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Article: The community structure of the Middle Cambrian Phyllopod Bed (Burgess Shale)

Publication: Palaeontology
Volume: 29
Part: 3
Publication Date: September 1986
Page(s): 423 467
Author(s): S. Conway Morris
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How to Cite

MORRIS, S. 1986. The community structure of the Middle Cambrian Phyllopod Bed (Burgess Shale). Palaeontology29, 3, 423–467.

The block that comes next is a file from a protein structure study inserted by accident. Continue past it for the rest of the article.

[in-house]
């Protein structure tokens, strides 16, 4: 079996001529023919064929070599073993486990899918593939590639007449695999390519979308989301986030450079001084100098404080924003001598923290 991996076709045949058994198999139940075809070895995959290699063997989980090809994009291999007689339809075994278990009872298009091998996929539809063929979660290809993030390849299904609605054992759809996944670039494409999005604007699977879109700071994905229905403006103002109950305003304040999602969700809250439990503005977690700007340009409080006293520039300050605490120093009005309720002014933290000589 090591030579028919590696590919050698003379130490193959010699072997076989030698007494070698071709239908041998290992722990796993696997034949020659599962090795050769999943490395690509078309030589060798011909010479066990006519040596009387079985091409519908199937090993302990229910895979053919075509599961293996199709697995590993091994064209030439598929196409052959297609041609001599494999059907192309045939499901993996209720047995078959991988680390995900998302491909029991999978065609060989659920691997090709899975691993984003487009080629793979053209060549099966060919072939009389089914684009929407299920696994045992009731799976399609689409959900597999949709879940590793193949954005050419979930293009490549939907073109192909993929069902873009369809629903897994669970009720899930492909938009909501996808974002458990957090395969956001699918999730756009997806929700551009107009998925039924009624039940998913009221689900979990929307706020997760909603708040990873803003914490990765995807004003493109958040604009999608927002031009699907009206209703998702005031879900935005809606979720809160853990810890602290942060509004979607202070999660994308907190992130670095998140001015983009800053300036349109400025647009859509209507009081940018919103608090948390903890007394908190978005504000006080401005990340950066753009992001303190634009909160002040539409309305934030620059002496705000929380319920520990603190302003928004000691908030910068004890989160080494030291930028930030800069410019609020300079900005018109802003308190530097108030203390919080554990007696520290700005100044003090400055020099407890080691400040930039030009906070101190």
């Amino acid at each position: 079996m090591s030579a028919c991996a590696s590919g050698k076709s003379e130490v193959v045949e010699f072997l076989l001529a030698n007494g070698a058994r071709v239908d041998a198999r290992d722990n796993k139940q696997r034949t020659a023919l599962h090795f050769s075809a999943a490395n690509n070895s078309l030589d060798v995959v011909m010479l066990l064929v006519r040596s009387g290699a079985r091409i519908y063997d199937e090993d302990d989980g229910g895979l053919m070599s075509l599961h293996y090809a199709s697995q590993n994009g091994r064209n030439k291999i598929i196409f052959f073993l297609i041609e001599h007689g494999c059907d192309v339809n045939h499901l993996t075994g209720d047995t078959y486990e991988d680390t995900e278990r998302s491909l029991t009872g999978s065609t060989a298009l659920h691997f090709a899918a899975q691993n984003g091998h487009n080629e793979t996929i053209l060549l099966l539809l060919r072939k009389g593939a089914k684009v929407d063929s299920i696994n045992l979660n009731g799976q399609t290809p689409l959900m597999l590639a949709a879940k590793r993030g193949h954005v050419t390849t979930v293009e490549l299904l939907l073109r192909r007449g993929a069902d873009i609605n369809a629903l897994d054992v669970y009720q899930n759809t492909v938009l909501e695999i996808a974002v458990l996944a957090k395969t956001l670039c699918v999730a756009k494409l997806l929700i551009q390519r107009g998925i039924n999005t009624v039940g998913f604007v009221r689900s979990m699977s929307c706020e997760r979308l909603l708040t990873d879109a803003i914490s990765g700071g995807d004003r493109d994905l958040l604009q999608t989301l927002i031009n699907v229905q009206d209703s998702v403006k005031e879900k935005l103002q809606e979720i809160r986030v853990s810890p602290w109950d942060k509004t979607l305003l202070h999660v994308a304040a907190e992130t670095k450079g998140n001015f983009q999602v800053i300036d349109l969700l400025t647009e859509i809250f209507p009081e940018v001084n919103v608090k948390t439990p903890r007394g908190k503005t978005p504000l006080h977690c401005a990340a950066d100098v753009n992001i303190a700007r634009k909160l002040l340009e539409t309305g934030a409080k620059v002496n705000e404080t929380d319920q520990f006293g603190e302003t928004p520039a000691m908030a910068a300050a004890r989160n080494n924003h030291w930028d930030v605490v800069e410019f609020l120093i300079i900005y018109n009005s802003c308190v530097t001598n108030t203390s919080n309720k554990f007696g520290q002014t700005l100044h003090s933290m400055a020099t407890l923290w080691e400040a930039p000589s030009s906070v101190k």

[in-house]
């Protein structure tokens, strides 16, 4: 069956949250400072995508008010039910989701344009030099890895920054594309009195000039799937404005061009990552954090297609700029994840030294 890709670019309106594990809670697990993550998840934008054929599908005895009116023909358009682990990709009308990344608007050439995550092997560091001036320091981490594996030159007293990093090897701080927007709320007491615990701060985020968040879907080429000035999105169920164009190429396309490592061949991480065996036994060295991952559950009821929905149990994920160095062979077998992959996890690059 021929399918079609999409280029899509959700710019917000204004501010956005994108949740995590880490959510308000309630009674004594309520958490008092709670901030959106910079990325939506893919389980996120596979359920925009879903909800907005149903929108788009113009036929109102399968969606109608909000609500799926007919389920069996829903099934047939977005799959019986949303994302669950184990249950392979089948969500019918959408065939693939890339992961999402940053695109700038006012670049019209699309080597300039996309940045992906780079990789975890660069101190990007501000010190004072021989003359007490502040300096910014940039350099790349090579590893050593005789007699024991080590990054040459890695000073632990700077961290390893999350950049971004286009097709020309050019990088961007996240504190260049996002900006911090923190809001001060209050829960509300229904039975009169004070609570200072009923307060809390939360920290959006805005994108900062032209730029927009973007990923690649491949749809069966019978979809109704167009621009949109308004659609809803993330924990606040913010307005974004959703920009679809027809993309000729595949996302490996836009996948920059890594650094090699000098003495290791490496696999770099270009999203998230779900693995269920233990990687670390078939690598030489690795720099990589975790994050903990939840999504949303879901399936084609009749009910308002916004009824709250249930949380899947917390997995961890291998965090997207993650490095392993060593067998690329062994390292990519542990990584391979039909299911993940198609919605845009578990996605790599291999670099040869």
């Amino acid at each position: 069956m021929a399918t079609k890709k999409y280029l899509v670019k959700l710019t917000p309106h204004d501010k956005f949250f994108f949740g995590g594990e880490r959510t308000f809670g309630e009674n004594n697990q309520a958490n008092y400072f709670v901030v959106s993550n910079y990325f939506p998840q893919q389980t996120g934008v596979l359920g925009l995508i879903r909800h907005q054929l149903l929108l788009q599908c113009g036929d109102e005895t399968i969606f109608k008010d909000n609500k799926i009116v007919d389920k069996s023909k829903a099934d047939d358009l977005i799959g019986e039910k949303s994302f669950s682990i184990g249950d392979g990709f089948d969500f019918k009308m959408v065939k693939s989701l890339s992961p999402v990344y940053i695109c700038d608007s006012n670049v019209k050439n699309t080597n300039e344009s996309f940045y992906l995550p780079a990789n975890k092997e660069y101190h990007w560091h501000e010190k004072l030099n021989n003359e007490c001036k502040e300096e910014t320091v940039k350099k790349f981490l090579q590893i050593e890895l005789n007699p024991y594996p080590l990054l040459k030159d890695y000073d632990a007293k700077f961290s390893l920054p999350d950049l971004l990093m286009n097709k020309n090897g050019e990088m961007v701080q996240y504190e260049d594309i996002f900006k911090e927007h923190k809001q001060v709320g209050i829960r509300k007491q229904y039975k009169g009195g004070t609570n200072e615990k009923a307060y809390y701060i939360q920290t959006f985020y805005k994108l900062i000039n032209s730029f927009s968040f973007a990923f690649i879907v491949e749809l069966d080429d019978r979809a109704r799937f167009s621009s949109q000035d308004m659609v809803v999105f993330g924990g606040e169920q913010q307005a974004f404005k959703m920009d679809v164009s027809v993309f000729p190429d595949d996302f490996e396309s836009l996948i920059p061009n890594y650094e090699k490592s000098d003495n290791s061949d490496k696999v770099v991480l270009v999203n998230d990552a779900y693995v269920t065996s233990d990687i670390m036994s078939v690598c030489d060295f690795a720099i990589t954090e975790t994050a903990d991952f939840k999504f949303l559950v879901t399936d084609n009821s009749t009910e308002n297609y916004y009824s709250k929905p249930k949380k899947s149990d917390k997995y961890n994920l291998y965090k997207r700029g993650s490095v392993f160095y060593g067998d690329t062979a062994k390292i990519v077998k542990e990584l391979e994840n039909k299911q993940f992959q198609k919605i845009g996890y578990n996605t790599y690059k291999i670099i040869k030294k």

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The palaeoecology and taphonomy of the Middle Cambrian Phyllopod Bed fauna (Burgess Shale, British Columbia) is described. Examination of over 30 000 slabs of shale and more than 65 000 specimens, many of them showing soft-bodied preservation, provides estimates of numbers of individuals and biovolumes of approximately 100 genera belonging to twelve major groups. Life habits are diverse with a sessile and vagrant infauna and epifauna, together with a nektobenthos, being recognized; components of a separate pelagic community are also present. Trophic analysis documents deposit feeders, suspension feeders, predators, and scavengers, and reconstructs the trophic nucleus and a feeding web. Possible niche structure of various ecological categories is discussed in the context of dominance diversity curves. Most distributions are log-normal, but for epifaunal vagrant deposit (collector) feeders a geometrical distribution may support the hypothesis of niche preemption. Comparisons are drawn between the community structure of the Phyllopod Bed biota and typical Cambrian shelly faunas. In isolation the shelly component of the Phyllopod Bed has a typical Cambrian aspect, but it accounts for only c. 14% of genera and perhaps as little as 2% of individuals alive at the time of burial. Synecological pronouncements based on normal Cambrian assemblages are suspect, and the likely importance of predation is emphasized.The wider implications of this study include comparisons with younger Palaeozoic deeper-water communities in an attempt to trace the evolution of ecological analogues through time. This exercise is conducted in terms of broad categories of carnivores, suspension and deposit feeders. Some groups such as sponges, ostracodes, and trilobites persist, but probably changed in relative importance. In other cases there is evidence for ecological replacement; one example could be the rise of nautiloids and eunicid polychaetes as carnivores and scavengers.
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